For the past three Saturdays this April, I’ve been teaching a workshop on historic photographic processes for the Telfair-Jepson Center for the Arts in Savannah. With a great group of enthusiastic students, we learned about historic processes such as daguerreotype, wet plate collodion, tintype, and ambrotype, and looked at contemporary artists who work in historic processes, such as Sally Mann and Robb Kendrick. We also visited the concurrent Philip Perkis show at the Jepson, an exciting and comprehensive retrospective of the photographer’s work and got a chance to view both historic and contemporary daguerreotypes at Iocovozzi Fine Art.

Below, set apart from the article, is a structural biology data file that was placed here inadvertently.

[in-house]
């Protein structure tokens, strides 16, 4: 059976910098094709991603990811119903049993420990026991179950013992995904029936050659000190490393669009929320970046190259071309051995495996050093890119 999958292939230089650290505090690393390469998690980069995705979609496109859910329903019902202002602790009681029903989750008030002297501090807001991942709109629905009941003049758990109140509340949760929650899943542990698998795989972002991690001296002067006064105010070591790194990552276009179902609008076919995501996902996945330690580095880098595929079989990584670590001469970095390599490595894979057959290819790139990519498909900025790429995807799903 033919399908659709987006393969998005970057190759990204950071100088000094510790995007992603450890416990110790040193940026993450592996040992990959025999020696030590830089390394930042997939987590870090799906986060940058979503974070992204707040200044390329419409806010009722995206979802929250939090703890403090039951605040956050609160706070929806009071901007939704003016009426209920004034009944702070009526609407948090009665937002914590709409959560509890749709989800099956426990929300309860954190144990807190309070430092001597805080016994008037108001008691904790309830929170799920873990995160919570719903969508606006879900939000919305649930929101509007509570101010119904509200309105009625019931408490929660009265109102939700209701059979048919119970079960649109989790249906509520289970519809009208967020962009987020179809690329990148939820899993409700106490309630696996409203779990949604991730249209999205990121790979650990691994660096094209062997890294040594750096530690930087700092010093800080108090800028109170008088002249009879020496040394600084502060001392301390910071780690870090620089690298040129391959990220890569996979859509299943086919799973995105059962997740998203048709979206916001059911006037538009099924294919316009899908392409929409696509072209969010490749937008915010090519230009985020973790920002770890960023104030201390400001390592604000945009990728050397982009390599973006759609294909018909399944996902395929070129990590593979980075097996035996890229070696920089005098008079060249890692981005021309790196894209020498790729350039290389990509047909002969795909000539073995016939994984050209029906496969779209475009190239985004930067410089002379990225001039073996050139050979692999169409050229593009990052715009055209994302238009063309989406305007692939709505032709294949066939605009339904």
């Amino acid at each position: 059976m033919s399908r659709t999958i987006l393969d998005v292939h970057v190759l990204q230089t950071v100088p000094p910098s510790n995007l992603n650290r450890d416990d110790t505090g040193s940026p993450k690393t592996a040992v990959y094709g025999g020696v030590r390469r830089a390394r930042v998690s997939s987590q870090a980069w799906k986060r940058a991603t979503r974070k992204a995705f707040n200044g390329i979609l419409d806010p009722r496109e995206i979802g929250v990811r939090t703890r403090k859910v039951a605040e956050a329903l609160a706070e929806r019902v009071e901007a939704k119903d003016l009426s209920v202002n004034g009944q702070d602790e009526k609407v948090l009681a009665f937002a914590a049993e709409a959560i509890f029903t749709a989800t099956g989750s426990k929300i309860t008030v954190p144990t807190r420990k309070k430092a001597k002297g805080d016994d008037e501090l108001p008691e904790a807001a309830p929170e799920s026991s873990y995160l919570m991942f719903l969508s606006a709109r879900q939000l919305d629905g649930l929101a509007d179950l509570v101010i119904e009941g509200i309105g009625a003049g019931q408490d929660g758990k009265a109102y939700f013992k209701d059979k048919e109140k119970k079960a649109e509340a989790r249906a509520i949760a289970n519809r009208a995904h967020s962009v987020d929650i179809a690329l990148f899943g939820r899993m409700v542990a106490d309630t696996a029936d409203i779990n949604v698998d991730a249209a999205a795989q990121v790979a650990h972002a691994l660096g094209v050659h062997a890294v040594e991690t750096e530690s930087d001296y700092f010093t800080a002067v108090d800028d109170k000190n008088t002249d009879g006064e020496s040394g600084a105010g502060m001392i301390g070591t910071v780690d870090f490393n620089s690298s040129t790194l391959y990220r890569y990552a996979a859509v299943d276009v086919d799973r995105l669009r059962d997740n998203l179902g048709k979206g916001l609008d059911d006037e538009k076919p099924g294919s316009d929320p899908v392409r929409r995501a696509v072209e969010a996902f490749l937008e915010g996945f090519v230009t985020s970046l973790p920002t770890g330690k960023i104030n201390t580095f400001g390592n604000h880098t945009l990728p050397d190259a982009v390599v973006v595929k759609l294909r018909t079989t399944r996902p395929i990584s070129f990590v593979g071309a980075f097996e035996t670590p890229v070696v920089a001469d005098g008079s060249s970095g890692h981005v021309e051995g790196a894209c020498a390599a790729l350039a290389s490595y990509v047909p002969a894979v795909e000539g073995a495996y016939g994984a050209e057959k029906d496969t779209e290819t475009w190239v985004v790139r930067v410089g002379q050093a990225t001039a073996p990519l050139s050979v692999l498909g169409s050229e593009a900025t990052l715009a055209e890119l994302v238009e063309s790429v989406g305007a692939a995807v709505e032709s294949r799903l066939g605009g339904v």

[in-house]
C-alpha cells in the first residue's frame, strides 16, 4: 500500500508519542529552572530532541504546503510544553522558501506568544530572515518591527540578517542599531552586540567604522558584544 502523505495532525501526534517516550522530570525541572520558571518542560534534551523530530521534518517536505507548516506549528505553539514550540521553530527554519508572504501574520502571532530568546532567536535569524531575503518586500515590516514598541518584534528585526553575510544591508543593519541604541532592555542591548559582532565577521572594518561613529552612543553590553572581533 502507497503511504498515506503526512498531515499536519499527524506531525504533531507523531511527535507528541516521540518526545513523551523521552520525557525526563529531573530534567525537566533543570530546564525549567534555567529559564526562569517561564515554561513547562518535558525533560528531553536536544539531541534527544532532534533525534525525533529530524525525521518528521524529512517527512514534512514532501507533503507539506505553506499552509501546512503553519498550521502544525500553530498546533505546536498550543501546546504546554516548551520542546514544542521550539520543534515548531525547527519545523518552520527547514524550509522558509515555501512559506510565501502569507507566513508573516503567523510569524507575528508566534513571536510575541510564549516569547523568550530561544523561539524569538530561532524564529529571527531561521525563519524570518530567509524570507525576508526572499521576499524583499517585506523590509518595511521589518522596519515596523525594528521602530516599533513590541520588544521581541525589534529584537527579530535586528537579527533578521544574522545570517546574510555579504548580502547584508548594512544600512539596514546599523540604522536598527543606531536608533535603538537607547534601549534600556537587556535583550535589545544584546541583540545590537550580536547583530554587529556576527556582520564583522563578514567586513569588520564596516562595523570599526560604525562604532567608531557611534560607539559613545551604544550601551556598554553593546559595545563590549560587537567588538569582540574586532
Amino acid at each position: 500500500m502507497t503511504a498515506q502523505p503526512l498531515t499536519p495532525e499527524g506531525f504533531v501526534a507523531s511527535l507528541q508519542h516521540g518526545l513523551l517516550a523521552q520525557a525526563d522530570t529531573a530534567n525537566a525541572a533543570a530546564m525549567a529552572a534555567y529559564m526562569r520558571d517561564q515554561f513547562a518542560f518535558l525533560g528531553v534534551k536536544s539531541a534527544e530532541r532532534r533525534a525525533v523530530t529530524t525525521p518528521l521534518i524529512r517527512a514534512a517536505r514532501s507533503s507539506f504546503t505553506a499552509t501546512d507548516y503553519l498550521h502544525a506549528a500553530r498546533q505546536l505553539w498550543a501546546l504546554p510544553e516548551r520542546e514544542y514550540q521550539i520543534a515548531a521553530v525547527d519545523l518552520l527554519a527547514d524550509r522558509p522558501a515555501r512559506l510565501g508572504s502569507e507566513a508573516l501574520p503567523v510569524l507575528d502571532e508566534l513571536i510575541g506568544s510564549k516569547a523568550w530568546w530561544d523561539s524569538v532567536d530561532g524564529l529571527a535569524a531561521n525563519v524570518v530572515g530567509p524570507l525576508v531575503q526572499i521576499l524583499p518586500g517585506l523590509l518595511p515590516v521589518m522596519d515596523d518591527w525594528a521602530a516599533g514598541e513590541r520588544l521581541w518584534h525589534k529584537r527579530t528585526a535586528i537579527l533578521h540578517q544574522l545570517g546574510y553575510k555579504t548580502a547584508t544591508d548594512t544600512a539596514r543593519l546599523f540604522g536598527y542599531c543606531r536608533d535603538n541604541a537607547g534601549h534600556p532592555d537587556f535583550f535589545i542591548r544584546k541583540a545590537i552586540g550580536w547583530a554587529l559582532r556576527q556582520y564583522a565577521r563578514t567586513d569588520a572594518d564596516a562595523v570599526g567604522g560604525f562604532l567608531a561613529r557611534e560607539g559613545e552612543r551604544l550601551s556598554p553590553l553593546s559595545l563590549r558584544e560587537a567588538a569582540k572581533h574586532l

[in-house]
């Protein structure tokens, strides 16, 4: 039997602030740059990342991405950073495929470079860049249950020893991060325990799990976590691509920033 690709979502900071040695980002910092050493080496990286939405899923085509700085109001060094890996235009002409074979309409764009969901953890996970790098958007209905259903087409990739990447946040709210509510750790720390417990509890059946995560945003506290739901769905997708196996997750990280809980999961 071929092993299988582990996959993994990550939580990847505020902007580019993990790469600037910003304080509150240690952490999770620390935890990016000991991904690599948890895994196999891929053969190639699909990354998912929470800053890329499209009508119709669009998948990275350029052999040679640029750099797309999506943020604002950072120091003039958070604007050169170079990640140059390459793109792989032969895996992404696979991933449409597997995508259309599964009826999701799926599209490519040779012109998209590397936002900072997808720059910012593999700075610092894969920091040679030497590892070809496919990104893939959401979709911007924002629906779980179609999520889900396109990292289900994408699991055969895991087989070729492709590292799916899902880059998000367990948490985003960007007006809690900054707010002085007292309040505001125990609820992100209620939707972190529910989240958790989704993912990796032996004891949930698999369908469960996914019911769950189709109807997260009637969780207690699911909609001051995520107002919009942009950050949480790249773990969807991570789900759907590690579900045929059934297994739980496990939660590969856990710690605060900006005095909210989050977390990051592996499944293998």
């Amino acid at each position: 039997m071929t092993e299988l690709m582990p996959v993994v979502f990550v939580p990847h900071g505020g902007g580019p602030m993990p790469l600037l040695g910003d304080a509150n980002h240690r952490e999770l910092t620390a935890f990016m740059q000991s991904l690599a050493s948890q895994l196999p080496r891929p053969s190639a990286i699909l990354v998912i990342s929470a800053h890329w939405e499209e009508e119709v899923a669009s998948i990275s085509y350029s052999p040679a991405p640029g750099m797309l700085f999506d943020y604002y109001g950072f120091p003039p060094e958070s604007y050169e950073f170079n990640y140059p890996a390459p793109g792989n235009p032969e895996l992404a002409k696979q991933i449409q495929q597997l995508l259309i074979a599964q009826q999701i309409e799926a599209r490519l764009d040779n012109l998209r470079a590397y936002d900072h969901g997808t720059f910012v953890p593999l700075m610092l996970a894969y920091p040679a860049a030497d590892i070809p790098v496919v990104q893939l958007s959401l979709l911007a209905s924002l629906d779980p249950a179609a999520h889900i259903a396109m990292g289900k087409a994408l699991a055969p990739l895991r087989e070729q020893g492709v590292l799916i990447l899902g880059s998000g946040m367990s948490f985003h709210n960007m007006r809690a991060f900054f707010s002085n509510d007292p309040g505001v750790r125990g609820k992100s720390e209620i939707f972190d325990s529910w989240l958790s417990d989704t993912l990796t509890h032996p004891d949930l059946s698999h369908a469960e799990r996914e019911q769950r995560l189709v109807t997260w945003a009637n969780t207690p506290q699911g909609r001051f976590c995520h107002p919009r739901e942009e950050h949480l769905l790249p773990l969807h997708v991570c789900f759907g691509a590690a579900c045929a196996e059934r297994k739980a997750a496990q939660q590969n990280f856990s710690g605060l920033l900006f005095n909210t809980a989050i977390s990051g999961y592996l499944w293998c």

The students shot with a pinhole camera and we used these images, as well as some digital capture images, to create “faux-types,” using a modified version of the process I use in my mixed media on vintage tile work. It was a fun workshop to teach, thanks to the positive attitude of the participants and the generous support of the Telfair Museum staff. Please enjoy these images from the class (click to enlarge)!
Photos by Bevin Valentine
“While there is perhaps a province in which the photograph can tell us nothing more than what we see with our own eyes, there is another in which it proves to us how little our eyes permit us to see.”— Dorothea Lange